When it comes to a fight, we instinctively know how to handle ourselves. Even if we don't have a good punch, we know enough to get ourselves out of danger. But what happens when what you're fighting with is inside you and for every punch you throw, it kicks your arse ten times as hard? I didn't know the answer to that, either, but I had to figure it out pretty quick.

At fifteen I got very ill. And I don’t mean in a cough, cough, snuffle, snuffle kind of way. I was a teenager like any other: facing my exams at school; constantly on the go; I loved exercising and moving and dancing.

Then something changed. It was only something small at first, almost inconsequential. A little shift inside me, a very gradual decline. Getting things done got a bit harder, I needed more sleep than usual, my joints ached in the cold and I always felt sickly. I kept pulling muscles, getting hurt, catching bugs. It was stress, most likely, I was putting too much pressure on myself for those target grades. I just had to get through the exams. The summer holidays would straighten me out, that long stretch of rest and no responsibilities. I’d be bright as a button in no time.

Yeah … it didn’t quite work out like that.

Looking back now, I can see all the warning signs my body gave me. The subtle and not so subtle nuances that hinted it was buckling under the strain. It wasn’t an average response to stress, it wasn’t teenage laziness. In the month that spanned August and September 2006, I went from being life’s biggest fidget, a person who preferred to eat standing up because I hated sitting still, to a wheelchair.

No joke, a fucking wheelchair.

The first time my legs buckled underneath me, it was terrifying. I remember sitting on the floor and gawking at my limbs like I’d just grown another one. That time, I got back up. The next time, I had to climb up the furniture to make it to my feet. The time after that, I needed someone to lift me. Until eventually, I couldn’t get back up. I couldn’t stand. I couldn’t walk. I couldn’t bear any weight on my legs at all.

And the worst part … no one knew why.

I went to six doctors, if they didn’t shrug their shoulders they told me I had growing pains. Useless, frustrating, emotionally draining experiences. It was actually a neighbor of a friend, who paused in the motion of getting into her car to instead watch me fruitlessly fighting my new immobility that gave me an answer. “See an ME specialist,” she said. Once it was pointed out to them, the doctors sagely agreed.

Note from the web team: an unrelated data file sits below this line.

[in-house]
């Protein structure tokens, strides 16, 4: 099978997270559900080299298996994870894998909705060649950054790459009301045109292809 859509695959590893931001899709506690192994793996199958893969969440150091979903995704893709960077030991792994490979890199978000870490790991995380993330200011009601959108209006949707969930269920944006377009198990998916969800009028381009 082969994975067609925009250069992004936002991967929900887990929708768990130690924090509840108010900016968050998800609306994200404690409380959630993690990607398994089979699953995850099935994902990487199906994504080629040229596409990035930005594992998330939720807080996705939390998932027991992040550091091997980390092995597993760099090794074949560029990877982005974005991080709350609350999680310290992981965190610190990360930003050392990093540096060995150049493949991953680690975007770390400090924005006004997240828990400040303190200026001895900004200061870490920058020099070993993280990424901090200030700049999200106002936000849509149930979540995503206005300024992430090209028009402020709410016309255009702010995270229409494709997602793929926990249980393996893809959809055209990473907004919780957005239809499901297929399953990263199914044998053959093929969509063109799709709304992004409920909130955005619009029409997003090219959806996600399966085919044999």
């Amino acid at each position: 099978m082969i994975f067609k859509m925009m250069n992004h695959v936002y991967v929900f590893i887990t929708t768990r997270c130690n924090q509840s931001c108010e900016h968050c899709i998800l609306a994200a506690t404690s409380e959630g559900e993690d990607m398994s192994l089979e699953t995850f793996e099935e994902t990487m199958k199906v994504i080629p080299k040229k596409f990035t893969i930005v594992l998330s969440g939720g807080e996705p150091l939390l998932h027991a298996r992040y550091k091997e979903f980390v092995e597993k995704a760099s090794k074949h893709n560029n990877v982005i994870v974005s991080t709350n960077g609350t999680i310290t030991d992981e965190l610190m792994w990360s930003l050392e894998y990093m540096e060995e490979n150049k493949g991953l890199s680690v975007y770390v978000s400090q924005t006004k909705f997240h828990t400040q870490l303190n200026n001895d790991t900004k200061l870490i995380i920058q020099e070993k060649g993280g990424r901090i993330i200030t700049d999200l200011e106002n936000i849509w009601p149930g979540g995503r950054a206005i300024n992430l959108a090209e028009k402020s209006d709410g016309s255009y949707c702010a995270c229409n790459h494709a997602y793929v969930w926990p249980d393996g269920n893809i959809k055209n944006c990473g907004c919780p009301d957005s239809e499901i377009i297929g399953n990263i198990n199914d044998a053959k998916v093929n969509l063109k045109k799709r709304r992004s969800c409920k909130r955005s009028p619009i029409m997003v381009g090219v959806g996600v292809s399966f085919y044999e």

Chronic Fatigue.

I’ve had it now for eight years and I know it almost as well as I know myself. That’s a feat, considering the blinding enigma of an illness Chronic Fatigue is. This year I turn twenty four, and this year I get my life back. After brutal pain, fatigue, frustration, prejudice, painkillers, ambulances, hospitals, blood tests, collapses, relapses, sweat, tears and falling flat on my face more times than I can count; I can see the exit sign blinking at me in the near distance.

It has been a long, bastard road and it’s by no means over but that pin sized spot of light I’ve been chasing in the dark for almost a decade is now glorious sunshine. It feels really kind of nice. Last week, I handed back my disabled badge and I banned myself from walking with a stick. Yes, it hurts more but as the saying goes … no pain, no gain.

Walking about the supermarket like any other person there, I was struck by a sudden realization: I have been reborn as a functional citizen, a human being. I’m no longer a pool of bones with a heartbeat, a mind trapped in the weakness of a body. Life has possibilities, life has scale and expanse. I don’t have to restrain myself from dreaming those big ass dreams for fear of disappointment; whatever I want to do is out there somewhere, waiting for me to chase after it. But whatever it is I achieve in the future, getting through the worst of what this illness can throw at a person will always be one of my biggest achievements.

So why am I telling you this? No, this isn’t a sob story, I really don’t want or need pity … in fact I couldn’t think of anything worse. Truth is, I’m sharing because feeling like I can close the Chronic Fatigue door over behind me has made me strangely reflective. It’s not like a race, you don’t get to burst through the tape with your arms held aloft in a dramatic ‘huzzah, I’m better’ moment. I still have this illness after all. I have it collared and leashed now, it sits and gives paw and everything, but it’s still got teeth and a hell of a bite.

But in the wake of recovery, I’m acutely aware of everything the last eight years has taught me. Countless lessons. I feel as though it’s time to pull on my bravest pants and talk about them. You never know, there might be someone out there that needs to know that dot of light will get brighter, will get closer. I know I sure as shit could have done with that in the beginning.

So lesson one in what Chronic Fatigue taught me: life may be crap at times, it may seem disgustingly unfair but whatever we’re dealt, we’re capable of handling. The panacea to the disease infecting our happiness lies inside us. We can get through it, but it’s down to us to figure out how.